That's not to say the site doesn't have an enormous body of very good, and very helpful work. I'm just disappointed that it continues to be swamped by new stuff, that isn't. My particular peeve, is the endless stream of "How do I write to earn?" questions from people, who, if they took just a moment to check the site resources, would find all kinds of potentially beneficial answers. Like this article of yours.I tried to add more to that, with a new hub the other day. But, I doubt it will rate; it requires an attention span of more than 2.5minutes...
As to your comments about questioning (as a reader)whether you're finding reliable information, I think that's part of what I find aggravating. These days, you can 'be what you say you are' online, no proof or evidence required. And people settle for that.
For example, I wrote a hub with questions about Carbon,CO2 and Climate Change, which began an interesting dialogue in the comments section, from people with considered views. I also received a curtly dismissive comment, which annoyed me so much I deleted it, saying "What a waste of space this all is. If you want answers, it's already published (sic)on Wikipedia."
To me, that would be the blind being led by the partially-sighted. But I wouldn't be surprised to find it really is the information source for many of our politicians...
Anyway, keep up the good fight. I'm still trying myself. Cheers.
Wendy S. Wilmoth (author) from Kansas on April 16, 2011:
You are too kind. I love helping people navigate the sea of information. I guess that's why I became a librarian!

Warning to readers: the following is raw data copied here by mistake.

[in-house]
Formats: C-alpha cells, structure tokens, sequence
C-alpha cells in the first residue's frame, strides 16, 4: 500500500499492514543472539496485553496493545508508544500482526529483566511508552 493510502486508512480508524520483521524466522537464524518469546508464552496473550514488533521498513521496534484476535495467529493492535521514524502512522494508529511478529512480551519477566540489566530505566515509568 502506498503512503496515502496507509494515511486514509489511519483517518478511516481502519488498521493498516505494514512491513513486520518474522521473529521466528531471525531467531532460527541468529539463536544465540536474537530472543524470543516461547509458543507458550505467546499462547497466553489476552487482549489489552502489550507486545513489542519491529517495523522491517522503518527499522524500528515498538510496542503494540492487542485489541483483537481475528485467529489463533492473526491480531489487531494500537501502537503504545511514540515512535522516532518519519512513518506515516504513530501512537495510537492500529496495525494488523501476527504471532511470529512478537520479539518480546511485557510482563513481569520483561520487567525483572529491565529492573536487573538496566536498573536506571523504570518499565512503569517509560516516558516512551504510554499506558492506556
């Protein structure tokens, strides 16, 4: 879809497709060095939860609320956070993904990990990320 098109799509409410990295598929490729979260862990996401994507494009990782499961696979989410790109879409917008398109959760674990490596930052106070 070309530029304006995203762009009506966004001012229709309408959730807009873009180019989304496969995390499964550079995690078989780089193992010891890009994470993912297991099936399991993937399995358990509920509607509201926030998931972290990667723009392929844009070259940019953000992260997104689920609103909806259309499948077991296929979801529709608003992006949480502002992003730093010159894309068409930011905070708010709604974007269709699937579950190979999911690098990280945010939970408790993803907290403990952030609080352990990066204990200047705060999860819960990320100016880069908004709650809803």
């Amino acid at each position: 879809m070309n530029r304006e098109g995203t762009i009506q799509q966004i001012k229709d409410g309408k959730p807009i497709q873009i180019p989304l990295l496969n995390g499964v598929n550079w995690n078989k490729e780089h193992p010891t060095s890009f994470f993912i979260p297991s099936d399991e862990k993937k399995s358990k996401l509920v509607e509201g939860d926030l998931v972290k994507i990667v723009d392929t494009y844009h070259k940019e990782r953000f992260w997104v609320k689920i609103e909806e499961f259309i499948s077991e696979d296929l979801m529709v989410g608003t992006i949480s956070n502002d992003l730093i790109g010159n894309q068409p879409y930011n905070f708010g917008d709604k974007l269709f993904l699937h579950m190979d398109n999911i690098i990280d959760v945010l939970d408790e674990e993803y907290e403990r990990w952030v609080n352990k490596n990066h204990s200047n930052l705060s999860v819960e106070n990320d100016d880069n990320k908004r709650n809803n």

Alejandro Paci from Mumbai on April 16, 2011:
Informative, suggestive and a qualitative-ly written. This should be made 'the article' in the hubpages home page. Voted up and useful.
Wendy S. Wilmoth (author) from Kansas on April 16, 2011:
JS Matthew from Massachusetts, USA on April 16, 2011:
Great Hub! You tell it like it is.
Ghost32 on April 11, 2011:
Nicely done. I break about half of the rules you mention on a regular basis, but at least I do it knowingly.(Or is that WORSE?! LOL!)
Had to get some ALL CAPS in there....
Voted Up, Useful, and Awesome.
Wendy S. Wilmoth (author) from Kansas on April 03, 2011:
Thanks for the vote of confidence!
Sherri from Southeastern Pennsylvania on April 03, 2011:
PS: Voted up and useful, and "Like" on fb, too.
Sherri from Southeastern Pennsylvania on April 03, 2011:
This is one of those Hubs that ought to be a must read for anyone who wants to publish here. I applaud you for taking a stand and speaking out in a well-written persuasive piece.
Wendy S. Wilmoth (author) from Kansas on March 31, 2011:
Thanks for your comment!
Audrey Selig from Oklahoma City, Oklahoma on March 30, 2011:
Very useful hub. You have learned much information in two months and are willing to voice your opinions. I admire that in you. You write from your academic experience. Thanks for sharing.
Wendy S. Wilmoth (author) from Kansas on March 30, 2011:
daravuthz from Cambodia on March 30, 2011:
Thank for sharing Wendy, vote up and useful :)
Wendy S. Wilmoth (author) from Kansas on March 29, 2011:
Thanks, furnitureman! I really love helping people navigate the sea of information. I like your carpentry articles too. When I get some spare tme I may build something.
furnitureman from Manila, Philippines on March 29, 2011:
Very well written, Wendy. I read it from start to finish and I really have digested everything. Thanks for the tutorials and your professional advice for all of us, especially for me since I am new to this field. Voting up. Very useful hub. By the way, thanks for following me. More power and may God bless all your efforts.